The Republican Jewish Coalition held a candidate forum for the 6th Congressional District on Sunday, April 2. It’s a shame that the one Jewish Republican on the April 18 ballot wasn’t part of the show.

The blame for the absence of David Abroms lies not with the RJC, but with its partner in the forum at Dunwoody’s Le Meridien hotel, the 6th District Republican Party, which has decided it doesn’t have time for all 11 Republican candidates if it is to stave off Democrat Jon Ossoff and keep a seat it has held nearly 40 years.

“This is not a social experiment in inclusiveness. This is not about fairness,” said Michael Fitzgerald, the GOP chairman for the 6th District. He said the party’s only job is to select a candidate, and “it’s damned serious business.”

But it’s funny how the Republicans are going about that serious business.

As soon as 18 candidates qualified for the special election to replace Tom Price in mid-February, the GOP announced that it would hold three events and only five of the 11 Republicans would be invited.

We think it’s a mistake to throw out more than half the field from the start, especially because voters know so little about most of the candidates. It wouldn’t take much for a political newcomer to grab voters’ attention if given a forum, but the Republican Party is running scared.

Super-PAC-financed ads attacking Ossoff had the predictable effect of solidifying Democratic and anti-Trump support behind the Jewish former congressional aide and thus all but guaranteeing that a Democrat will make the June 20 runoff, to be held if no one wins a majority April 18.

Meanwhile, voters aren’t getting enough information about their choices.

Hundreds of people attended the April 2 forum, and about half identified themselves as RJC members. They were treated to job interviews: Each candidate took the stage alone and answered the same series of questions while the others waited outside.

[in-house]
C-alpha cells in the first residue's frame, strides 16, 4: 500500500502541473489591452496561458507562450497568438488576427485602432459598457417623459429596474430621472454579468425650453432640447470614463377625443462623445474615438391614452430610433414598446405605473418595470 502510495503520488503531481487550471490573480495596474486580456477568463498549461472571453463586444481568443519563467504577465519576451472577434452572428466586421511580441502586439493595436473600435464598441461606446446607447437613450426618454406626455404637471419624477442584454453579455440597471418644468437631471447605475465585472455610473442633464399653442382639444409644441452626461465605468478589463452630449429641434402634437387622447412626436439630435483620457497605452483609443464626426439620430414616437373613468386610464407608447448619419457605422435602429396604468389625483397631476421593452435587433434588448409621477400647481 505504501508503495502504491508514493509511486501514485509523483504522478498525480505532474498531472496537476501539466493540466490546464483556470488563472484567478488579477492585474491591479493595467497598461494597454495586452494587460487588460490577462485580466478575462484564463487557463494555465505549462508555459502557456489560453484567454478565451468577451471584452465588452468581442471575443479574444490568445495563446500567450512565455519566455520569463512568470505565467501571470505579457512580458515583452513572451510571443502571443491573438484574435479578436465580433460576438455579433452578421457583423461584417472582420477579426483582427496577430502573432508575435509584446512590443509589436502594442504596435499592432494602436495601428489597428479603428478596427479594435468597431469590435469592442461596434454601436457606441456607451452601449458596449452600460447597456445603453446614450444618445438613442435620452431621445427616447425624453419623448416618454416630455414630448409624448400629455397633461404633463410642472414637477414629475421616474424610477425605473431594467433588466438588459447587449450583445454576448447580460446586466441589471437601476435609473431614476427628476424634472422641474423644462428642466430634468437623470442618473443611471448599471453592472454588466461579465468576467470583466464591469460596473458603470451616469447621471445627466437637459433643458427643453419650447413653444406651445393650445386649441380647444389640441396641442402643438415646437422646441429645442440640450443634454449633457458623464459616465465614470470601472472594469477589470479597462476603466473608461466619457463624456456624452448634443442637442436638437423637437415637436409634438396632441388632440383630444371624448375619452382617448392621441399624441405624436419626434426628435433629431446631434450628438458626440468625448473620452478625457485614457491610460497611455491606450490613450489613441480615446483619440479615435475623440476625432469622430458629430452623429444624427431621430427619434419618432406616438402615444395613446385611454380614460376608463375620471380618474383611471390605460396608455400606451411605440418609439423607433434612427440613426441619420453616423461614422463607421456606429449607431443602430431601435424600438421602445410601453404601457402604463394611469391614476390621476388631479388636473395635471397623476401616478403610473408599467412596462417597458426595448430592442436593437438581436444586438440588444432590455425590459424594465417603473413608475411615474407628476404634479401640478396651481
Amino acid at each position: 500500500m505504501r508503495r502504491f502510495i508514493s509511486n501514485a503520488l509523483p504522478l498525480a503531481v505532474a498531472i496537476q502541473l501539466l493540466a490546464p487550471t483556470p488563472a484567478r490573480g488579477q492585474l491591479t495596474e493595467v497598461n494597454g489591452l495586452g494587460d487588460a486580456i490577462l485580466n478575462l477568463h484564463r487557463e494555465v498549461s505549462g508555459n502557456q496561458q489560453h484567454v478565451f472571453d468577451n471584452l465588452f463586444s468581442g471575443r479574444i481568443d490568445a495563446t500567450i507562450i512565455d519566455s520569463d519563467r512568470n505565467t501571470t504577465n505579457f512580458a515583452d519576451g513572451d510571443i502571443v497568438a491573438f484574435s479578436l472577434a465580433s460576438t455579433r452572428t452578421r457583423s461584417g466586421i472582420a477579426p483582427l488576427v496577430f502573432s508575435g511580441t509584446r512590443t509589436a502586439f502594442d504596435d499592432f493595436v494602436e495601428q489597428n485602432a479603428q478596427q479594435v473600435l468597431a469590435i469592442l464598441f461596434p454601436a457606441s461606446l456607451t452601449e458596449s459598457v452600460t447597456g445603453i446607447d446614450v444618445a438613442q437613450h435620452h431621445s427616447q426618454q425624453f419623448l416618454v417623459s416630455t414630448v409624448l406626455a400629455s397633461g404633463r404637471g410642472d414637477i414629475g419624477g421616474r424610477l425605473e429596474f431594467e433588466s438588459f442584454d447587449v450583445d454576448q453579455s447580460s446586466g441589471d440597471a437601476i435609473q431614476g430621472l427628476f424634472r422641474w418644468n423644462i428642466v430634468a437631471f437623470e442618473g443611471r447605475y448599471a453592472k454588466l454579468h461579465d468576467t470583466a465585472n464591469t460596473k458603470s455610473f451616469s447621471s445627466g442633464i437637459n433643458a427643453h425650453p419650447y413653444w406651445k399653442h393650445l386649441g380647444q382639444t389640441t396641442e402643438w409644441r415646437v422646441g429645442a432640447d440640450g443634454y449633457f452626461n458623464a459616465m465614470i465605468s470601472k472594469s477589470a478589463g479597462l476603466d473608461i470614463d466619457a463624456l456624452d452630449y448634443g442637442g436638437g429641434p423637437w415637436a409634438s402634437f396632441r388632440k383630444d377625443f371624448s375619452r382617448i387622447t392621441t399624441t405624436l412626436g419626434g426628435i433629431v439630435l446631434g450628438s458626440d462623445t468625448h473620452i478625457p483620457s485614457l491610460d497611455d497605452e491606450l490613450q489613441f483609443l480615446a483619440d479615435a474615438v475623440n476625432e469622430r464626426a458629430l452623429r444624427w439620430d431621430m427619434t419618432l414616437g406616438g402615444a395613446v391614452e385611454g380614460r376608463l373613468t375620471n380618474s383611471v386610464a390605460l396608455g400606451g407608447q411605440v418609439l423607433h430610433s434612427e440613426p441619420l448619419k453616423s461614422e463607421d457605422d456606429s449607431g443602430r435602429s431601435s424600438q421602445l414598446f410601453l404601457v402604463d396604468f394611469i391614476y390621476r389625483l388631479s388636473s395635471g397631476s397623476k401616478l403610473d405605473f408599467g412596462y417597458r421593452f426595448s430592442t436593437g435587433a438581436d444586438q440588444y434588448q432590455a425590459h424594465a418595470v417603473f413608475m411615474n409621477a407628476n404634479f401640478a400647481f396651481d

The format was better than a traditional debate format, used at the first GOP-sanctioned candidate event March 26. But there were no questions about Israel, and there was that annoying absence of Abroms, Keith Grawert, Bruce Levell, William Llop, Amy Kremer and Mohammad Ali Bhuiyan.

We don’t get:

  • The lack of transparency. The party says it is using the most recent reliable polls, and Fitzgerald said two impartial statisticians are working as consultants. But the party has not been public about the polls and numbers involved.
  • The fixation with five. The party could have set a poll threshold, perhaps 5 percent, to make the debates. Instead, it has insisted on five candidates. We’ve seen only one poll with all 18 candidates named. In it, four Republicans — Karen Handel, Bob Gray, Dan Moody and Judson Hill — were clustered near the top, and Kurt Wilson and Abroms were close for fifth. So four candidates or six would make sense; five is just arbitrary.
  • The establishment myopia. Voters across the spectrum are frustrated with being told how to vote and with perceptions of the parties weighting the process for or against a candidate. The GOP is feeding that frustration.

The Republicans have one more try, a roundtable discussion Sunday, April 9, at 6 p.m. at the Metropolitan Club in Alpharetta. It’s probably too late to change the number of candidates, but we hope both parties in the future will heed the need for openness and let the voters learn about the candidates before the field is culled.